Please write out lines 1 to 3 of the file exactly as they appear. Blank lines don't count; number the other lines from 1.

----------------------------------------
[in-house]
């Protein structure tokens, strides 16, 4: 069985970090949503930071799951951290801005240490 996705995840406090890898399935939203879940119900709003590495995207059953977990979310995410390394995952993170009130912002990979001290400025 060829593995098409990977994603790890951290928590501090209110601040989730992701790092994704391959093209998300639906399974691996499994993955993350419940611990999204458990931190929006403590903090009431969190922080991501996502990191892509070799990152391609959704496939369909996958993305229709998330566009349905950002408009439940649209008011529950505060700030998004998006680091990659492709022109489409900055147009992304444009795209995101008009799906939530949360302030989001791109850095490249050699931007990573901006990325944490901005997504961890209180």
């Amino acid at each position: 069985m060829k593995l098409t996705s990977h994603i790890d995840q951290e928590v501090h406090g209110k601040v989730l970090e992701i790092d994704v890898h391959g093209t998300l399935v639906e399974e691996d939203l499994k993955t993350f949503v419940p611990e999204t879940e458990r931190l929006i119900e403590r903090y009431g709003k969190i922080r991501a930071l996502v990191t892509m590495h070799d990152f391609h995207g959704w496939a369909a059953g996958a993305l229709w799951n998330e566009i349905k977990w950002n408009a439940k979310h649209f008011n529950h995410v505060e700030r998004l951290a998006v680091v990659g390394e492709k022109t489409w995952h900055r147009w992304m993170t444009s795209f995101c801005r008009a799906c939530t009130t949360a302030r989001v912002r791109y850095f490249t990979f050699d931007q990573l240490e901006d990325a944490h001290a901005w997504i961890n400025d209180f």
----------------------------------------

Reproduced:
[in-house]
């Protein structure tokens, strides 16, 4: 069985970090949503930071799951951290801005240490 996705995840406090890898399935939203879940119900709003590495995207059953977990979310995410390394995952993170009130912002990979001290400025 060829593995098409990977994603790890951290928590501090209110601040989730992701790092994704391959093209998300639906399974691996499994993955993350419940611990999204458990931190929006403590903090009431969190922080991501996502990191892509070799990152391609959704496939369909996958993305229709998330566009349905950002408009439940649209008011529950505060700030998004998006680091990659492709022109489409900055147009992304444009795209995101008009799906939530949360302030989001791109850095490249050699931007990573901006990325944490901005997504961890209180």
């Amino acid at each position: 069985m060829k593995l098409t996705s990977h994603i790890d995840q951290e928590v501090h406090g209110k601040v989730l970090e992701i790092d994704v890898h391959g093209t998300l399935v639906e399974e691996d939203l499994k993955t993350f949503v419940p611990e999204t879940e458990r931190l929006i119900e403590r903090y009431g709003k969190i922080r991501a930071l996502v990191t892509m590495h070799d990152f391609h995207g959704w496939a369909a059953g996958a993305l229709w799951n998330e566009i349905k977990w950002n408009a439940k979310h649209f008011n529950h995410v505060e700030r998004l951290a998006v680091v990659g390394e492709k022109t489409w995952h900055r147009w992304m993170t444009s795209f995101c801005r008009a799906c939530t009130t949360a302030r989001v912002r791109y850095f490249t990979f050699d931007q990573l240490e901006d990325a944490h001290a901005w997504i961890n400025d209180f």